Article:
With but a week remaining until Election Day, the four candidates competing for a seat on the Statesboro City Council shared a single stage Tuesday to state their cases for election.
Phil Boyum, Per Holtze, Maurice Jackson and Jonathan McCollar, who will oppose one another on ballots in a Special City Election next Tuesday, sat before a crowd assembled in the Averitt Center for the Arts to answer a series of questions from residents they plan to represent.
Tuesday’s event marked the only time in a short campaign cycle in which candidates addressed voters in the same venue — contenders have had little more than one month to campaign for the District 1 office, since former Councilman Tommy Blitch announced his resignation.
The forum featured a string of citizen-submitted questions, on topics that ranged from public safety to the Mainstreet Farmers’ Market, delivered by a moderator.
On the issues, candidates agreed with their counterparts in almost every instance.
Tunes of economic development, collaboration among city and county governments, and a better relationship with citizens rang out time and time again.
Each candidate included the points on their respective lists of top priorities.
“One of the biggest problems that City Council has right now is that they have a hard time telling folks what is going on in the city, and they are having a hard time getting input from citizens,” said Boyum, a radio host and marketing consultant.
“It is important that we are working together,” said Holtze, who owns a small business downtown. Also, “We need to move as rapidly as we can with economic development. We have the resource here that we need to create jobs.”
To a man, candidates expressed a desire to bolster the struggling South Main Street, by attracting new business downtown with incentives, and keep clean neighborhoods in District 1 — an issue they say tops the list of concerns for area residents.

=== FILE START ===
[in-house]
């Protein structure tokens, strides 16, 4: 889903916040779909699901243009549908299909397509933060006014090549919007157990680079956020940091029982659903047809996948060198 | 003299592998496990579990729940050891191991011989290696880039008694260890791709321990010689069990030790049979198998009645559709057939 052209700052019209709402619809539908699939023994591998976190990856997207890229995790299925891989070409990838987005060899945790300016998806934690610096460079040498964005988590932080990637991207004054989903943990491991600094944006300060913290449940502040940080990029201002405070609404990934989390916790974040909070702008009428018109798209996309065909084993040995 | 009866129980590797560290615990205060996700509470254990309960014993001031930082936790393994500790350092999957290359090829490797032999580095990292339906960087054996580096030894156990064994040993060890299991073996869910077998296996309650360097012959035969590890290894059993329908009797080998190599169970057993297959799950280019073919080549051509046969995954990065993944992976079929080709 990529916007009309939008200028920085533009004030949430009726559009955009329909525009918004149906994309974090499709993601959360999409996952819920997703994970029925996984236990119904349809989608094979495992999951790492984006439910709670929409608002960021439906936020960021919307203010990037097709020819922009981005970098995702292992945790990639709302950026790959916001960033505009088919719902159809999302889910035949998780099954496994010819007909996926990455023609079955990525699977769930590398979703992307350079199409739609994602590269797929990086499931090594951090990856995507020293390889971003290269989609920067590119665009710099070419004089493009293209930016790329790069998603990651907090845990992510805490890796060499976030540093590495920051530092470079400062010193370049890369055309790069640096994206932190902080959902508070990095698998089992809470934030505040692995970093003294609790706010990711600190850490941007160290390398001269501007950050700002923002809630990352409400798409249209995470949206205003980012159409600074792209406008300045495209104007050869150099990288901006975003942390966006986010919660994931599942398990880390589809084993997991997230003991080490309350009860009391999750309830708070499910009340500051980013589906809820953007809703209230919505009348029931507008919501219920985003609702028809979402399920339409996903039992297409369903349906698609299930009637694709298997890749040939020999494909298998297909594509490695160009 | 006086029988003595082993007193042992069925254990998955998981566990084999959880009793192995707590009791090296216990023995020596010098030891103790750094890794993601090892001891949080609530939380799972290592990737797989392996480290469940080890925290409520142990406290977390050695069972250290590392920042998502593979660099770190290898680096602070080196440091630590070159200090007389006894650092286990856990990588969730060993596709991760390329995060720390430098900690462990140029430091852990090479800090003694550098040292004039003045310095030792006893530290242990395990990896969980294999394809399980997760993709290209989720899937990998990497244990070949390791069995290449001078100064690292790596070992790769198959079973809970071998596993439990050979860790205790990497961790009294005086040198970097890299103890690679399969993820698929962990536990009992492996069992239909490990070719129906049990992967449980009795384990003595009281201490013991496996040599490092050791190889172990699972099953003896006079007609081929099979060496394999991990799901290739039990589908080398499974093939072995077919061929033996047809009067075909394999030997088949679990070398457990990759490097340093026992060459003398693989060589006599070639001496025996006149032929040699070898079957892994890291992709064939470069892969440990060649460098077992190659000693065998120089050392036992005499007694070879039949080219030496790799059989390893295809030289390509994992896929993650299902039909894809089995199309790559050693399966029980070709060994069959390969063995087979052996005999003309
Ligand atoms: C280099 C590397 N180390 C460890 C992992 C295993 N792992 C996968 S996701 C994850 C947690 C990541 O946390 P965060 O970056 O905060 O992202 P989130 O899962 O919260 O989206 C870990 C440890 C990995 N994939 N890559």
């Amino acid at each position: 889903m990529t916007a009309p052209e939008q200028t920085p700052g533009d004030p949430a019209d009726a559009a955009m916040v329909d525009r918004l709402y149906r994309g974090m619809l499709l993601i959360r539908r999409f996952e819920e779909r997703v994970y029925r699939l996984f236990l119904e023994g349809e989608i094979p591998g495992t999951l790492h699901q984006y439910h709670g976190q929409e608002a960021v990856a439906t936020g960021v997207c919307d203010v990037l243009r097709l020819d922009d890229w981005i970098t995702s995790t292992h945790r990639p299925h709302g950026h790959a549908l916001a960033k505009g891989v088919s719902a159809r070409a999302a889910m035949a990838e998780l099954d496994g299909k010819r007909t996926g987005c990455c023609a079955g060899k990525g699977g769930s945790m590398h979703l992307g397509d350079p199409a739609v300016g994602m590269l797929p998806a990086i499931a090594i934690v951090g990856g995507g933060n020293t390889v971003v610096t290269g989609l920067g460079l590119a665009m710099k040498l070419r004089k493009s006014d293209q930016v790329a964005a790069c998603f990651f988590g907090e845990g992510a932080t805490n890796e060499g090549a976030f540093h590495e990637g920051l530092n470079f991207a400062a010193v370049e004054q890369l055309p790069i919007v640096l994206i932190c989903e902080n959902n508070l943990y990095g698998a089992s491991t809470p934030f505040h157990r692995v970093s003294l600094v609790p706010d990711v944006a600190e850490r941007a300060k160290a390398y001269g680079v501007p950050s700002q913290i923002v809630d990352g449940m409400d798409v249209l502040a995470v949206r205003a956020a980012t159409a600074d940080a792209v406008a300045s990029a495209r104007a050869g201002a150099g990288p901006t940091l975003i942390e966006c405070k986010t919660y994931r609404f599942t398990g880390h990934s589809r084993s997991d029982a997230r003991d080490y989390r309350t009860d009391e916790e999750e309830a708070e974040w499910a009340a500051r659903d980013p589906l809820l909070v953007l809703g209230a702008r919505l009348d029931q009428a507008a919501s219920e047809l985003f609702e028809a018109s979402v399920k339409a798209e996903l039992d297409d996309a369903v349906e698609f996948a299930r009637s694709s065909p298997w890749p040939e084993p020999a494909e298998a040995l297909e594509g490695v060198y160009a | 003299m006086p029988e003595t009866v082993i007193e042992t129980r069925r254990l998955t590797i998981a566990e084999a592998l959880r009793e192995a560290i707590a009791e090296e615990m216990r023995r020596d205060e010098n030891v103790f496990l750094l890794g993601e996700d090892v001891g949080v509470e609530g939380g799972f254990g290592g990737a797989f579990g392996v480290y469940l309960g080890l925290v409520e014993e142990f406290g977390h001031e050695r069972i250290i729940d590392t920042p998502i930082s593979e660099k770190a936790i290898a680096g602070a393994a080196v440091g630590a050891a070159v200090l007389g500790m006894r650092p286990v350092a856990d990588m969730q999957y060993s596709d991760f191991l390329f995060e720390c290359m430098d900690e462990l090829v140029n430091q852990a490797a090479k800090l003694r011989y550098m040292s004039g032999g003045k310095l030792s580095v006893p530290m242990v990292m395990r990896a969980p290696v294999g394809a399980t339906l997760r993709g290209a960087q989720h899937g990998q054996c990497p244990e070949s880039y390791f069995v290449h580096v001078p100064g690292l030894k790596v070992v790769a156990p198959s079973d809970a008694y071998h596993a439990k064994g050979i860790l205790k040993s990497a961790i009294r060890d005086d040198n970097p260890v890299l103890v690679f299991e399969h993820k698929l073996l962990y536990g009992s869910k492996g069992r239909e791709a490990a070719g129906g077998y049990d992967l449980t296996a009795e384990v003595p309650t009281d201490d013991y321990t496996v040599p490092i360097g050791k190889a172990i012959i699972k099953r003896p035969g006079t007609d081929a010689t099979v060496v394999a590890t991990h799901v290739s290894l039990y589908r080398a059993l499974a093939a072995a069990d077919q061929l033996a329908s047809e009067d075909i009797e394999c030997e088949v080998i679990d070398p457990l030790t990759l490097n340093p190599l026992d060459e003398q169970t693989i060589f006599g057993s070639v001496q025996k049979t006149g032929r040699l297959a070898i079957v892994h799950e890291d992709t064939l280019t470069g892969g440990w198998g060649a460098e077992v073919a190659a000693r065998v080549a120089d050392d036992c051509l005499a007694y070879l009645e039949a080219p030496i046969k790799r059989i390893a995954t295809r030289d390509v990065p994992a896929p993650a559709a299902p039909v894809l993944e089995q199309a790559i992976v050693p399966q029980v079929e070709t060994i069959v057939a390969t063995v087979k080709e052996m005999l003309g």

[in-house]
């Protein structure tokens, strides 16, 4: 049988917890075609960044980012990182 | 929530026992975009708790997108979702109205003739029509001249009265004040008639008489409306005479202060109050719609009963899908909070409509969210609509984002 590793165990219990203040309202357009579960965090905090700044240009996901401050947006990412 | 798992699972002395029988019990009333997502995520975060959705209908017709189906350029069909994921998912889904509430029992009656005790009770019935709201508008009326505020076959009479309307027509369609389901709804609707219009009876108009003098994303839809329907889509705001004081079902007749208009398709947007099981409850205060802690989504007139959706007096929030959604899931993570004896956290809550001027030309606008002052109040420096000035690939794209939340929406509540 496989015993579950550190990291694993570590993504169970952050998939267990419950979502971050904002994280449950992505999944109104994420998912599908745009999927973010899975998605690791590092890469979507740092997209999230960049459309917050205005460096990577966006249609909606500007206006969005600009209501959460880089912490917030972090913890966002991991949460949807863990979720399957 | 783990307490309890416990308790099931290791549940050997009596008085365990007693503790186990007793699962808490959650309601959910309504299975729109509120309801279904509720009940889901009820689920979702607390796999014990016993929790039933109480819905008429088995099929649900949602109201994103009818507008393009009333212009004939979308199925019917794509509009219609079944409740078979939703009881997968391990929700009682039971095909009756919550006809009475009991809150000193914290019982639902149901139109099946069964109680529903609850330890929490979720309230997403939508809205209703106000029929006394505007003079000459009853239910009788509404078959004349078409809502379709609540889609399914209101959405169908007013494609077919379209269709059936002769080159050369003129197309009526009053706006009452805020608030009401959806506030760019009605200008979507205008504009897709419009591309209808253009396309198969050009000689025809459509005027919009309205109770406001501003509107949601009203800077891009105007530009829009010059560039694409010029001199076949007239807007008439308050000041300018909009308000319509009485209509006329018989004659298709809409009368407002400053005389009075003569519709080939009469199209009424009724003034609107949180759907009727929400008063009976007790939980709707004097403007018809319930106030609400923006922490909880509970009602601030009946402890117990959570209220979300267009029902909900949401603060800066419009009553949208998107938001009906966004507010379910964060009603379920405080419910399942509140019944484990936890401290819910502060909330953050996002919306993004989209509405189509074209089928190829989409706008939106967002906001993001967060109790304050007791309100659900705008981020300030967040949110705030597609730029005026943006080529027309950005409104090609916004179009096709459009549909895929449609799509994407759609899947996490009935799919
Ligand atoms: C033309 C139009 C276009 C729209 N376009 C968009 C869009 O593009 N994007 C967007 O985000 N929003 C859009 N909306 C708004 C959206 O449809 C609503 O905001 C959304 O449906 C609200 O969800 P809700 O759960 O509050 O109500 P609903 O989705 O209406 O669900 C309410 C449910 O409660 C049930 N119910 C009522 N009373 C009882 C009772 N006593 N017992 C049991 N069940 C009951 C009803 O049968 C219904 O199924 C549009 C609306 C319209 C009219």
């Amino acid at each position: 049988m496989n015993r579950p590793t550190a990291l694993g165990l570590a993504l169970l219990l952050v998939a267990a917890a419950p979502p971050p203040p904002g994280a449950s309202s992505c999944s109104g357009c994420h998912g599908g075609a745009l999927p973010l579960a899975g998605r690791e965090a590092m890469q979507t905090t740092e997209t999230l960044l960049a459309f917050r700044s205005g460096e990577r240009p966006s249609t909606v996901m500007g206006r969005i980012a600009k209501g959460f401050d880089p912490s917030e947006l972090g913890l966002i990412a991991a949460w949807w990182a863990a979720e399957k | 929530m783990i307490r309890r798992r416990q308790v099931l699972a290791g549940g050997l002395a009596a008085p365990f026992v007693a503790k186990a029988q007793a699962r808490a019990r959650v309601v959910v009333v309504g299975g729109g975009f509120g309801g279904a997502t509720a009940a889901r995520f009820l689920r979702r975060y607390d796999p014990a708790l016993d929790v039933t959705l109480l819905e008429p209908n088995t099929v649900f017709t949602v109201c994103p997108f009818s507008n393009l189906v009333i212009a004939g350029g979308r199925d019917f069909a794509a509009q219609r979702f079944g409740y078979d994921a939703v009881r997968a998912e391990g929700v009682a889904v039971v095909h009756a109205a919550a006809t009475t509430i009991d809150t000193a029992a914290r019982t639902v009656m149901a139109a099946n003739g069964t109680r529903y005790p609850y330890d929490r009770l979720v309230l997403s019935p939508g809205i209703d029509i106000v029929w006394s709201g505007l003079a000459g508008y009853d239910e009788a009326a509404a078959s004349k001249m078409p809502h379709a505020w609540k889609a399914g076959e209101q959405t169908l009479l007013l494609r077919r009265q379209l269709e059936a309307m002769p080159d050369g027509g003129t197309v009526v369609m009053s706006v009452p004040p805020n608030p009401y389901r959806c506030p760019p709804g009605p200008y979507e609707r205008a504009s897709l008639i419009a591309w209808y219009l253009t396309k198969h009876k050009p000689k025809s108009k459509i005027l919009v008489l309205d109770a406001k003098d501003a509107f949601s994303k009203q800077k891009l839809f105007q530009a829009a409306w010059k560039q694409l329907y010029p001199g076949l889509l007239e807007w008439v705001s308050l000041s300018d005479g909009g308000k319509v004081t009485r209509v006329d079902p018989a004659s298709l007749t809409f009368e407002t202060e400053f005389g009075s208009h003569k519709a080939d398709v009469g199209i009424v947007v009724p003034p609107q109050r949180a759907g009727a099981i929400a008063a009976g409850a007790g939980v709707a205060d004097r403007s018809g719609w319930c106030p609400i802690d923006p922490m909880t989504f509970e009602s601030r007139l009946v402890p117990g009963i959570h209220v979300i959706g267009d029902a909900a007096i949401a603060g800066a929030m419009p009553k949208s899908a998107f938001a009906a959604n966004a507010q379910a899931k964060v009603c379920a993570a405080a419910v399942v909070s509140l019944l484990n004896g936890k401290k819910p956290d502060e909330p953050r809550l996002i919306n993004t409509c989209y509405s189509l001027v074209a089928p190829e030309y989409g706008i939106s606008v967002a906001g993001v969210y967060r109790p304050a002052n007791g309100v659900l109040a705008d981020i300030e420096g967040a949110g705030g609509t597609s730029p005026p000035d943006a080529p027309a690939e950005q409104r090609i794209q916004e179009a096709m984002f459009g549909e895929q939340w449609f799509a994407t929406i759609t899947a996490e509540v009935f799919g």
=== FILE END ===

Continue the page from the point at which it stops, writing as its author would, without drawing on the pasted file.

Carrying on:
“South Main Street development is a great idea. I have run several businesses over there,” said Maurice Jackson, a managing partner for a Pooler restaurant. “The city needs to continue enticing businesses to come into the area by lowering fees and bulldoze or renovate some old buildings.”
“We need to maintain and ensure property values in District 1,” said McCollar, who owns a small business in Statesboro. “When we have individuals in a community that are not taking care of their property the way that they should, then we need to put it on the table. We definitely want to address ordinances.”
Candidates also shared the sentiment that an improved relationship with Georgia Southern University is imperative for an improved Statesboro; and they expressed belief and support for downtown’s Mainstreet Farmers’ Market — though, all but Jackson expressed hesitation to provide a permanent location for the venue, as it does not operate year-round and, in theory, would use taxpayer dollars.
The hopefuls did express some conflicting views.
The men were split regarding the city’s 2010 decision to combine the police and fire departments into one public safety department — Boyum and Holtze believe the consolidation works, McCollar and Jackson said they would not have approved the vote.
Also, each candidate chose a different issue when asked to identify District 1’s most pressing need.
Boyum selected neighborhood integrity/cleanliness.
“I go with this answer because I hear it from the people I talk to in the district,” he said. “We have to clean the place up — as simple as it sounds, mow the grass and clean out the ditches. What do people want? They want their neighborhoods to stay clean and safe.
“As a councilman, I will make sure we put a plan in place to systematically clean the place up,” he said.
Holtze went another route.
“I’m going to go out on a limb here: sidewalks,” he said. “I would love to see more sidewalks. Can you imagine seeing your kids walking from Statesboro High back home? There is something about sidewalks that contributes to active, safe and connected communities.”
Jackson selected a topic mentioned several times in the forum by all candidates.
“Something that needs to be addressed is communication to citizens,” he said. “There are a lot of constituents in the First District that didn’t even know they are in District 1. We have to be more outgoing and make sure our community is taken care of.”
McCollar maintained earlier points about improving economic conditions.
“I say jobs,” he said. “When you travel through District 1, there are some areas that are extremely beautiful; but there are other areas where we have high concentrations of poverty. Individuals in these areas really want to work.”
Early voting to choose one of four candidates continues through Friday at the Bulloch County Courthouse and Honey Bowen Building.
On Election Day, polls will be open from 7 a.m. to 7 p.m.
Tuesday’s forum can be viewed in its entirety on the Statesboro Herald website beginning this evening.
Jeff Harrison may be reached at (912) 489-9454.